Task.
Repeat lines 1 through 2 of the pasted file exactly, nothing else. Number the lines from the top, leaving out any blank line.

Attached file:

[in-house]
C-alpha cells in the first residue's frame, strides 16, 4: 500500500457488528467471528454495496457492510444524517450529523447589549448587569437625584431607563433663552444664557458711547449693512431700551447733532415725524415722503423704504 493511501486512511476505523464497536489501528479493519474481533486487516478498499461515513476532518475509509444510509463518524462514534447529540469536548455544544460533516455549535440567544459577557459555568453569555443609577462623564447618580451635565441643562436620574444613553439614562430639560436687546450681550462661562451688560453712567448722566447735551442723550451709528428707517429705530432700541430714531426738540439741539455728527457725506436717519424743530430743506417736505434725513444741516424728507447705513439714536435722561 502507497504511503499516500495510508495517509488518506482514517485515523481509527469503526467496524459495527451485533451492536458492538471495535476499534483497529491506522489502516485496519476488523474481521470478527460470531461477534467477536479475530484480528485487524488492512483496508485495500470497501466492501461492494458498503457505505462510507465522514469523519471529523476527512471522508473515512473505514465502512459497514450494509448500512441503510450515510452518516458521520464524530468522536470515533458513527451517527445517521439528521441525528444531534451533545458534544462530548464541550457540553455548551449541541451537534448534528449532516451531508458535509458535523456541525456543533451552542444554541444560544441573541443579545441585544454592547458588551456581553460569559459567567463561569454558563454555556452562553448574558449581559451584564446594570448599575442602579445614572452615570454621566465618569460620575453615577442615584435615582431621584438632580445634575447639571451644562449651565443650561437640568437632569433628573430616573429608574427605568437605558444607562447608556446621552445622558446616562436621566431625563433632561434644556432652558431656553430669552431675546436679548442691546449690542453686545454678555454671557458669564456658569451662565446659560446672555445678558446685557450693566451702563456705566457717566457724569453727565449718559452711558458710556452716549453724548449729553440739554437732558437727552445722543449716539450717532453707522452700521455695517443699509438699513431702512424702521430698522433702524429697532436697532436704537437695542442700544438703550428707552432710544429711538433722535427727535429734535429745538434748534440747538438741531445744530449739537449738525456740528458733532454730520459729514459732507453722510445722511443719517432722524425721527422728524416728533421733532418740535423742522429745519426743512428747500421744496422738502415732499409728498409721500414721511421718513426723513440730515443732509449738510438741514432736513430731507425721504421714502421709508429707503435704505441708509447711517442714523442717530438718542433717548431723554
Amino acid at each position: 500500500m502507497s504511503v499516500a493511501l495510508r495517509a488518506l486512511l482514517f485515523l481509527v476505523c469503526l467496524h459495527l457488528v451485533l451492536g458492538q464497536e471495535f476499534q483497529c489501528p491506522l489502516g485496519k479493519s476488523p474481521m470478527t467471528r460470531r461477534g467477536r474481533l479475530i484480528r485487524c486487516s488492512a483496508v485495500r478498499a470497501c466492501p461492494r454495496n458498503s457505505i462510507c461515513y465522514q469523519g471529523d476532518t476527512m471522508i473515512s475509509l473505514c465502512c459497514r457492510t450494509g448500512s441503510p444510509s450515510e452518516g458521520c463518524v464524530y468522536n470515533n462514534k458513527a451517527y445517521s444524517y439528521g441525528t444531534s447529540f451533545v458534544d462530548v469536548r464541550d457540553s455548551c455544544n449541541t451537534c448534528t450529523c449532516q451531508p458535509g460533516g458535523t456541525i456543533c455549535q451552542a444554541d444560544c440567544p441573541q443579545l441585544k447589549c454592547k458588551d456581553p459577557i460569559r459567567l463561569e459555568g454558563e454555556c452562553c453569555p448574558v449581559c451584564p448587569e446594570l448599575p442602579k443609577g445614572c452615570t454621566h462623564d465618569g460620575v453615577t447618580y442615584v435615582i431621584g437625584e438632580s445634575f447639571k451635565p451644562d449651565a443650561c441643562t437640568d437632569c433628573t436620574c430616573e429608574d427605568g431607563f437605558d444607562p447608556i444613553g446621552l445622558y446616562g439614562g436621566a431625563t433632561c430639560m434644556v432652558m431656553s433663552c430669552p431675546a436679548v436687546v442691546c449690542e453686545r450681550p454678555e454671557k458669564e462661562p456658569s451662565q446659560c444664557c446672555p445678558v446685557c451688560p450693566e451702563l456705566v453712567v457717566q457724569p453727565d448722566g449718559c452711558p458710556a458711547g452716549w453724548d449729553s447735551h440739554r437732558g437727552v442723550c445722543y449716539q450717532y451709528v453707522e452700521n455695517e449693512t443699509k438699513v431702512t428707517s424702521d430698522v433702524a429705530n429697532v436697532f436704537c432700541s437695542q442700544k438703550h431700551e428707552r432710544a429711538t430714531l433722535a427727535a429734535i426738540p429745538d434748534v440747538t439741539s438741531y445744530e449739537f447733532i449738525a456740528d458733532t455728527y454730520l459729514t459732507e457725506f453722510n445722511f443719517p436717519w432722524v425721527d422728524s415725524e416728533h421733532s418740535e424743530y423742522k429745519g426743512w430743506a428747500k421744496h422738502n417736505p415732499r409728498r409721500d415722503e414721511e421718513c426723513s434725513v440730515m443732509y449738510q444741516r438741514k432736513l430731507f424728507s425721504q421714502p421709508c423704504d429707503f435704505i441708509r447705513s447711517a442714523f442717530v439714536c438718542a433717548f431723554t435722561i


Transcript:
[in-house]
C-alpha cells in the first residue's frame, strides 16, 4: 500500500457488528467471528454495496457492510444524517450529523447589549448587569437625584431607563433663552444664557458711547449693512431700551447733532415725524415722503423704504 493511501486512511476505523464497536489501528479493519474481533486487516478498499461515513476532518475509509444510509463518524462514534447529540469536548455544544460533516455549535440567544459577557459555568453569555443609577462623564447618580451635565441643562436620574444613553439614562430639560436687546450681550462661562451688560453712567448722566447735551442723550451709528428707517429705530432700541430714531426738540439741539455728527457725506436717519424743530430743506417736505434725513444741516424728507447705513439714536435722561 502507497504511503499516500495510508495517509488518506482514517485515523481509527469503526467496524459495527451485533451492536458492538471495535476499534483497529491506522489502516485496519476488523474481521470478527460470531461477534467477536479475530484480528485487524488492512483496508485495500470497501466492501461492494458498503457505505462510507465522514469523519471529523476527512471522508473515512473505514465502512459497514450494509448500512441503510450515510452518516458521520464524530468522536470515533458513527451517527445517521439528521441525528444531534451533545458534544462530548464541550457540553455548551449541541451537534448534528449532516451531508458535509458535523456541525456543533451552542444554541444560544441573541443579545441585544454592547458588551456581553460569559459567567463561569454558563454555556452562553448574558449581559451584564446594570448599575442602579445614572452615570454621566465618569460620575453615577442615584435615582431621584438632580445634575447639571451644562449651565443650561437640568437632569433628573430616573429608574427605568437605558444607562447608556446621552445622558446616562436621566431625563433632561434644556432652558431656553430669552431675546436679548442691546449690542453686545454678555454671557458669564456658569451662565446659560446672555445678558446685557450693566451702563456705566457717566457724569453727565449718559452711558458710556452716549453724548449729553440739554437732558437727552445722543449716539450717532453707522452700521455695517443699509438699513431702512424702521430698522433702524429697532436697532436704537437695542442700544438703550428707552432710544429711538433722535427727535429734535429745538434748534440747538438741531445744530449739537449738525456740528458733532454730520459729514459732507453722510445722511443719517432722524425721527422728524416728533421733532418740535423742522429745519426743512428747500421744496422738502415732499409728498409721500414721511421718513426723513440730515443732509449738510438741514432736513430731507425721504421714502421709508429707503435704505441708509447711517442714523442717530438718542433717548431723554